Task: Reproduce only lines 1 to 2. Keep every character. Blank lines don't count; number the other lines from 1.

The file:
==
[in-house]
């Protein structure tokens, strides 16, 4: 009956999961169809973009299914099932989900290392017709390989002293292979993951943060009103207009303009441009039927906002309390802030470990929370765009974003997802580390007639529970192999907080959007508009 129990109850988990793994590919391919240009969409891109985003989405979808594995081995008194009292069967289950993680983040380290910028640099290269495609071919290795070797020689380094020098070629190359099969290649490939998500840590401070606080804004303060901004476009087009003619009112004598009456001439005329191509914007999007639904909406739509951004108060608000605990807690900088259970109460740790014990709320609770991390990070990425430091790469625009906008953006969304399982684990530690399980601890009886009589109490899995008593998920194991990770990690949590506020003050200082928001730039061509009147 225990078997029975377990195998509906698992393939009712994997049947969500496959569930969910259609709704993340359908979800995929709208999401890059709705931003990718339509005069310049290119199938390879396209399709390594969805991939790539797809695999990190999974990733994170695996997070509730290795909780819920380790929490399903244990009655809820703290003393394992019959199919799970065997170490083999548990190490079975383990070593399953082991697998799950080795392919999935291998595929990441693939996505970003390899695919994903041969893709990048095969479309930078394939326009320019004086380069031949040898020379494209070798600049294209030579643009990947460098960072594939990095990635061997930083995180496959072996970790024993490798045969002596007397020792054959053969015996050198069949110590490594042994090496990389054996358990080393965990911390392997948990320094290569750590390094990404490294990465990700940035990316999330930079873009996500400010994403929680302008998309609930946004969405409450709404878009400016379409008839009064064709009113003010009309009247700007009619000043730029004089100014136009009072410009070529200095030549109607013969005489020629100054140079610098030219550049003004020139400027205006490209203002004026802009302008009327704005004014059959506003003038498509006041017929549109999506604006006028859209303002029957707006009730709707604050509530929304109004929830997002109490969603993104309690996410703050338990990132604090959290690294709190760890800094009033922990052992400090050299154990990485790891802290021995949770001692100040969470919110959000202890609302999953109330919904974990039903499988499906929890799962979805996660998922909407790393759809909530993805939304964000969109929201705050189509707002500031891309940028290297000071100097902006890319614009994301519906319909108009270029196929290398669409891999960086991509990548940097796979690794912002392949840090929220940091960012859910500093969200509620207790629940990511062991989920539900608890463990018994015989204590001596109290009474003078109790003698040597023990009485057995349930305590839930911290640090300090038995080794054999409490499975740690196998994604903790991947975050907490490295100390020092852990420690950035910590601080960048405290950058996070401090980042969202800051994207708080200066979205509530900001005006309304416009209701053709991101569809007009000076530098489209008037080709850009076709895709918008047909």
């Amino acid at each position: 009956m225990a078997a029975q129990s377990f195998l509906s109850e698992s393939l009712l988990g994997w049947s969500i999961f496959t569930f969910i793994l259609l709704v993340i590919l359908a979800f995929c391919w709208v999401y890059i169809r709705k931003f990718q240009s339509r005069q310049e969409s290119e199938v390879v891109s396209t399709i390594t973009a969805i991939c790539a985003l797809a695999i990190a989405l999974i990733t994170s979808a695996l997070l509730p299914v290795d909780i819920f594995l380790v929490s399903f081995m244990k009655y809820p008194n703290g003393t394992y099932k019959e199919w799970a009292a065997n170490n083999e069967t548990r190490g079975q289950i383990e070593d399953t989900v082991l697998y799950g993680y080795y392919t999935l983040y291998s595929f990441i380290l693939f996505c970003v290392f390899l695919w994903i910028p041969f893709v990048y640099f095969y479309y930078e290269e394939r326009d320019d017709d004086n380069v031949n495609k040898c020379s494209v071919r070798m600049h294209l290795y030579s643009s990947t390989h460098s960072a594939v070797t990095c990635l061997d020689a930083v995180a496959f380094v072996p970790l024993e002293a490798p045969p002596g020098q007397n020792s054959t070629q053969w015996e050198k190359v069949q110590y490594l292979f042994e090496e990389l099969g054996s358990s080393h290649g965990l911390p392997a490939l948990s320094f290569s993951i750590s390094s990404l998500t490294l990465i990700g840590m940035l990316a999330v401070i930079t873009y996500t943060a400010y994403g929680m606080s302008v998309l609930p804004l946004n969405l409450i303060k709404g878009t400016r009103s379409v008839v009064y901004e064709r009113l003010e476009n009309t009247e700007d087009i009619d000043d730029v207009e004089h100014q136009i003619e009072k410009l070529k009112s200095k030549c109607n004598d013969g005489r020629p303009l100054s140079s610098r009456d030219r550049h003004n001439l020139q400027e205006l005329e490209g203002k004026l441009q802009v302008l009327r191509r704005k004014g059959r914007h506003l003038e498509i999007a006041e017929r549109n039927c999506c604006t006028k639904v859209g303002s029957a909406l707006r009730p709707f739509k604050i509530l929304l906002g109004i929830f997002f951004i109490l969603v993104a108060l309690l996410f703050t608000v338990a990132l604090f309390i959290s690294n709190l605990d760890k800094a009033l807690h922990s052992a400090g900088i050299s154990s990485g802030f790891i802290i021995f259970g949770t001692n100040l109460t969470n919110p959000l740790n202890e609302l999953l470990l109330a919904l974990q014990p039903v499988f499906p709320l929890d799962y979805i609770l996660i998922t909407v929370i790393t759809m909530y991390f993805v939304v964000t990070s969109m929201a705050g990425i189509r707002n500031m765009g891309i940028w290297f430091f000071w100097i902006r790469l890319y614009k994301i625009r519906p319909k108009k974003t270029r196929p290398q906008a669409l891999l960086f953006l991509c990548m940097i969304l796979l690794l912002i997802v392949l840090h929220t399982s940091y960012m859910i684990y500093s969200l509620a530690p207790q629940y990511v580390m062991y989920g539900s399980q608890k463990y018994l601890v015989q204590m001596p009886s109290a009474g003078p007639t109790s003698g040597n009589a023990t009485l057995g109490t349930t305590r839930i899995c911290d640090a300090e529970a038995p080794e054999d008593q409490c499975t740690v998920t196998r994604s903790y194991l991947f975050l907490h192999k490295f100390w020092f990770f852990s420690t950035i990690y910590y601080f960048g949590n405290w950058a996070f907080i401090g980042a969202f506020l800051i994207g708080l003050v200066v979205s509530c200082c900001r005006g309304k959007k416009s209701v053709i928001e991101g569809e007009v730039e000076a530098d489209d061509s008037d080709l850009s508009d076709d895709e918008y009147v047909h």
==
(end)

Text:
[in-house]
């Protein structure tokens, strides 16, 4: 009956999961169809973009299914099932989900290392017709390989002293292979993951943060009103207009303009441009039927906002309390802030470990929370765009974003997802580390007639529970192999907080959007508009 129990109850988990793994590919391919240009969409891109985003989405979808594995081995008194009292069967289950993680983040380290910028640099290269495609071919290795070797020689380094020098070629190359099969290649490939998500840590401070606080804004303060901004476009087009003619009112004598009456001439005329191509914007999007639904909406739509951004108060608000605990807690900088259970109460740790014990709320609770991390990070990425430091790469625009906008953006969304399982684990530690399980601890009886009589109490899995008593998920194991990770990690949590506020003050200082928001730039061509009147 225990078997029975377990195998509906698992393939009712994997049947969500496959569930969910259609709704993340359908979800995929709208999401890059709705931003990718339509005069310049290119199938390879396209399709390594969805991939790539797809695999990190999974990733994170695996997070509730290795909780819920380790929490399903244990009655809820703290003393394992019959199919799970065997170490083999548990190490079975383990070593399953082991697998799950080795392919999935291998595929990441693939996505970003390899695919994903041969893709990048095969479309930078394939326009320019004086380069031949040898020379494209070798600049294209030579643009990947460098960072594939990095990635061997930083995180496959072996970790024993490798045969002596007397020792054959053969015996050198069949110590490594042994090496990389054996358990080393965990911390392997948990320094290569750590390094990404490294990465990700940035990316999330930079873009996500400010994403929680302008998309609930946004969405409450709404878009400016379409008839009064064709009113003010009309009247700007009619000043730029004089100014136009009072410009070529200095030549109607013969005489020629100054140079610098030219550049003004020139400027205006490209203002004026802009302008009327704005004014059959506003003038498509006041017929549109999506604006006028859209303002029957707006009730709707604050509530929304109004929830997002109490969603993104309690996410703050338990990132604090959290690294709190760890800094009033922990052992400090050299154990990485790891802290021995949770001692100040969470919110959000202890609302999953109330919904974990039903499988499906929890799962979805996660998922909407790393759809909530993805939304964000969109929201705050189509707002500031891309940028290297000071100097902006890319614009994301519906319909108009270029196929290398669409891999960086991509990548940097796979690794912002392949840090929220940091960012859910500093969200509620207790629940990511062991989920539900608890463990018994015989204590001596109290009474003078109790003698040597023990009485057995349930305590839930911290640090300090038995080794054999409490499975740690196998994604903790991947975050907490490295100390020092852990420690950035910590601080960048405290950058996070401090980042969202800051994207708080200066979205509530900001005006309304416009209701053709991101569809007009000076530098489209008037080709850009076709895709918008047909």